Eight-day composites of sea surface temperature (SST) with 4-km spatial resolution for the period of the sampling (12 to 15 October 2005 and 23 to 26 March 2006) were derived from the MODIS sensor aboard the Aqua satellite.

Surface water samples were collected at all the stations using 9 L Niskin bottles for the analyses of inorganic nutrients and chlorophyll-a concentrations (hereafter referred as Chl), as well as measurements of light absorption coefficients by CDOM (acdom ), detritus (adet ) and phytoplankton (aphy ).

Nutrient concentrations were determined spectrophotometrically from the filtered water, in accordance with the methods described in Aminot; Chaussepied (1983) for ammonium, and in Grasshoff et al. (1983) for phosphate and silicate. Chlorophyll-a concentration (Chl, mg m-3) was determined by spectrophotometric methods, in accordance with SCOR-UNESCO (1966), from samples retained in AP-40 Millipore filters (SALDANHA-CORRÊA et al., 2004) and extracted in 90% acetone. Independently, samples for Chl were also determined using a calibrated Turner Designs 10-005R fluorometer, equipped with the non-acidification filter set (WELSCHMEYER, 1994). Samples of 500 mL were concentrated on GF/F filters that were stored in liquid nitrogen immediately after filtration. GF/F filters were extracted at -10°C or below, for at least 24 h, in pre-cooled 90% acetone: DMSO solution (6:4 by volume; SHOAF; LIUM, 1976). The values of Chl derived from both methods were averaged or chosen according to a set of criteria (not shown). The differences between spectrophotometric and fluorometric Chl were, in general, below 15%.

Volumes of 300 to 2000 mL were concentrated onto GF/F filters for the measurement of light absorption coefficients. Filters were immediately preserved in liquid nitrogen and stored until analysis. Measurements followed the method of Tassan; Ferrari (1995) using a Hitachi U3010 dual-beam spectrophotometer and the path-length amplification correction described in Tassan et al. (2000). Sample and blank filters were scanned against air from 750 to 350 nm at both the entrance and the exit of an integrating sphere. All the filters were then treated with a few drops of 0.5% NaClO for 10 to 15 min and then carefully washed with the 0.2 μm filtered seawater to remove phytoplankton pigments. Measurements were repeated as above, and the spectral absorption of phytoplankton was computed as the difference between the scan before (total particulate) and after ("detritus") bleaching, correcting for the volume filtered and clearance area. Values between 740 and 750 nm were considered as absorption by detritus (TASSAN et al., 2000). Measurements of the detritus spectral absorption were fitted to an exponential decay with wavelength to yield a value for magnitude at 443 nm (adet (443), m-1, hereafter referred as adet ) and spectral slope (Sdet , nm-1). Values between 740 and 750 nm were considered as absorption by detritus only (TASSAN et al., 2000).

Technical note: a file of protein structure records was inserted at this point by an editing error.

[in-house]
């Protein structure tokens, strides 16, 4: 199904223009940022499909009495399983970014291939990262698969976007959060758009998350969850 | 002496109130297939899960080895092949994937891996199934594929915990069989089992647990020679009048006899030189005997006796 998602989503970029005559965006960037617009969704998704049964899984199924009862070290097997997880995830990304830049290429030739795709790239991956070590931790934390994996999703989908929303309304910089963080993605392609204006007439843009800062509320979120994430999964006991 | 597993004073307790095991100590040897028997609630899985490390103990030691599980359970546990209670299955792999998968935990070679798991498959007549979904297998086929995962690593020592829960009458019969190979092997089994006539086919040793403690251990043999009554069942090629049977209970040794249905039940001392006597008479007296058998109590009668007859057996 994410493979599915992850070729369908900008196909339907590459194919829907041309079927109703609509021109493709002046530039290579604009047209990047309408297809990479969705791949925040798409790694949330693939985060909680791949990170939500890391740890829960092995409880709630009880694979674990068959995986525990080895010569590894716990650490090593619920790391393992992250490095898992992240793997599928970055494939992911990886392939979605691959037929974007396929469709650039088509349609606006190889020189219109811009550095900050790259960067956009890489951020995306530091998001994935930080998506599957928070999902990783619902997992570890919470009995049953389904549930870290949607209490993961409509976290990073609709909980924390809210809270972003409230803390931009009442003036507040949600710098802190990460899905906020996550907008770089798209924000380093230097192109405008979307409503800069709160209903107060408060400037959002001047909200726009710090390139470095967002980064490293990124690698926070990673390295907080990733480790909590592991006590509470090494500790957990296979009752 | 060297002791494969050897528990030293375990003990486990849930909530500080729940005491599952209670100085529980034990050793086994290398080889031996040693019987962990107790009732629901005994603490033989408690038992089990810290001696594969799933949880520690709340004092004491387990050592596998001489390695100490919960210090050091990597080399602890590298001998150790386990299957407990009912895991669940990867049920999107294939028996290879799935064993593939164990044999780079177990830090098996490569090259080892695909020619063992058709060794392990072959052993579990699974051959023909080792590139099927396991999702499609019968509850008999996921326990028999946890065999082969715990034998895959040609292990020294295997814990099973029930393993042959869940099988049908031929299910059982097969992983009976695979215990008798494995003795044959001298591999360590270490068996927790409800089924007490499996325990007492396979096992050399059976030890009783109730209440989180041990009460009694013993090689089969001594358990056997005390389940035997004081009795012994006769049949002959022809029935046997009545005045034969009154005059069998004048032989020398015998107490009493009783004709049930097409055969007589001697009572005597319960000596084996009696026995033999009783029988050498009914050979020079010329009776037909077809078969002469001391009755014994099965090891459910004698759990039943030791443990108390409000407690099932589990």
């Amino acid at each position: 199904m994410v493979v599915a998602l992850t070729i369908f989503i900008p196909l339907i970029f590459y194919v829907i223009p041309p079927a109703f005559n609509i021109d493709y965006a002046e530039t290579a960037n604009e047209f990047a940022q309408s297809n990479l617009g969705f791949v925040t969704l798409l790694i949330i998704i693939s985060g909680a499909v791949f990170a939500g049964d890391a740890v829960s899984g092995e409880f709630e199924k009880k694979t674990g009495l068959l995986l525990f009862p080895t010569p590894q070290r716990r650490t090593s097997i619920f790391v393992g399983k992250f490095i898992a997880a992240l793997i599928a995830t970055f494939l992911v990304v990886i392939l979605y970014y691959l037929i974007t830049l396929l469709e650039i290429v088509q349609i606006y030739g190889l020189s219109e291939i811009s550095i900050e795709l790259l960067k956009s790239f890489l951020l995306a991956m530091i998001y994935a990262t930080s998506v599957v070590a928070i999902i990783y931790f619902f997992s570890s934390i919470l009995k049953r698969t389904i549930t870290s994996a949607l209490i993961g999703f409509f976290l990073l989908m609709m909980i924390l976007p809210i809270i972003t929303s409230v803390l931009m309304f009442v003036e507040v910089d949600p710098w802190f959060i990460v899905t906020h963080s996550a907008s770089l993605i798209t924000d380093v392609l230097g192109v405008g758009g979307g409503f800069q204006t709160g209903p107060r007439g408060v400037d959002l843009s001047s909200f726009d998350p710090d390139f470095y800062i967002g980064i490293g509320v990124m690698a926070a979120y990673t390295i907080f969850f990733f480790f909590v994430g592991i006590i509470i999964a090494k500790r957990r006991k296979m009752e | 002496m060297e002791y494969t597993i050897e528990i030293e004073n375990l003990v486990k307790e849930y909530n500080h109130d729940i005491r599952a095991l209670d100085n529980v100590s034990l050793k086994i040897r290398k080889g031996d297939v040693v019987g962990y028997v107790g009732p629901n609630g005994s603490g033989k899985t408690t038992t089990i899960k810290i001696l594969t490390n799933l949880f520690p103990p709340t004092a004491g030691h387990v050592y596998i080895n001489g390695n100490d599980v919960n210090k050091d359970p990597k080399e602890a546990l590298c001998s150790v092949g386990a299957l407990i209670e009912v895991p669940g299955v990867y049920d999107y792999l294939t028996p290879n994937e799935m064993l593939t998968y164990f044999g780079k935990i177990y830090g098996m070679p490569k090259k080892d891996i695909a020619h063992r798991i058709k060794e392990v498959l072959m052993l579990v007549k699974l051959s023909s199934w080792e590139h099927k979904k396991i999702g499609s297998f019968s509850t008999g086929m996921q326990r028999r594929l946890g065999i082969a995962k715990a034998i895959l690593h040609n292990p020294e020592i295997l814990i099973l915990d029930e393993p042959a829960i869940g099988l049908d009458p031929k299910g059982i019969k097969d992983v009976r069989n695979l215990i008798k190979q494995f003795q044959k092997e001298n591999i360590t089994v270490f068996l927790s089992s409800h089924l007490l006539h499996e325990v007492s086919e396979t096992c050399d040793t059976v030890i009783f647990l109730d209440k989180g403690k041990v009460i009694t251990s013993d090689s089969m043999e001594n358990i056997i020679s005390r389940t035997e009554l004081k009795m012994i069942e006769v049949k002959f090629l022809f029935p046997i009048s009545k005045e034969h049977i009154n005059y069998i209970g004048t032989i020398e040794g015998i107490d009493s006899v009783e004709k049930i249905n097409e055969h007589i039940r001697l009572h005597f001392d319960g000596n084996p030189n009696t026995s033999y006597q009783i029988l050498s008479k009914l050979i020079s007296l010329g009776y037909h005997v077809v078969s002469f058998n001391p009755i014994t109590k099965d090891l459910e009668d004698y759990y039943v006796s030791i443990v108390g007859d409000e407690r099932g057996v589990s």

Filtrates from the particulate absorption samples were used for determinations of CDOM absorption coefficients. Samples were kept in the dark at 4°C until analysis using a 10 cm quartz cuvette and scanning the samples in spectrophotometry against air between 300 and 750 nm. Freshly produced Milli-Q water was used to zero the instrument. The same fitting procedure for detritus absorption spectra was applied only to the 350-600 nm spectral absorption range (following BABIN et al., 2003) for deriving the CDOM absorption parameters (acdom (443), m-1, hereafter referred as acdom , and Scdom , nm-1).

Because of the very similar spectral shape of both CDOM and detritus (i.e., exponential decay of absorption values with increasing wavelength), most remote sensing methods and models combine both components into a single variable named colored detrital matter (CDM); thus, CDM absorption coefficient (acdm , m-1) is simply the sum of acdom and adet .

Phytoplankton absorption spectra were parameterized following Ciotti et al. (2002), modified by Ciotti; Bricaud (2006). Resulting values of the parameterization are a magnitude (a) corresponding to the average value of phytoplankton absorption between 400 and 700 nm and the size parameter Sphy , which is a value constrained to vary between 0 and 1 and to specify the relative contributions of microplankton and picoplankton to the phytoplankton absorption spectra, independent of Chl.

Remote Sensing Reflectance

The spectral remote-sensing reflectance was computed from the total upwelling radiance of surface water, Lt(λ,θ,φ,0), acquired from 400 to 1100 nm (3 nm of resolution) with a spectroradiometer Spectrom SE 590. The acquisition, correction and processing of the radiometric measurements above water followed the SeaWiFS validation protocol (MUELLER; AUSTIN, 1995). First, the effects of skylight reflection and residual sun glint were minimized with a polarizer filter coupled to the sensor. Measurements of the total upwelling radiance of water surface (Lt(λ,θ,φ,0)), reflected sky radiance (Lsky(λ,θ,φ,π)), and upwelling radiance of reference plaque (Lp(λ,θ,φ)) were taken sequentially at least 3 times at each daylight station.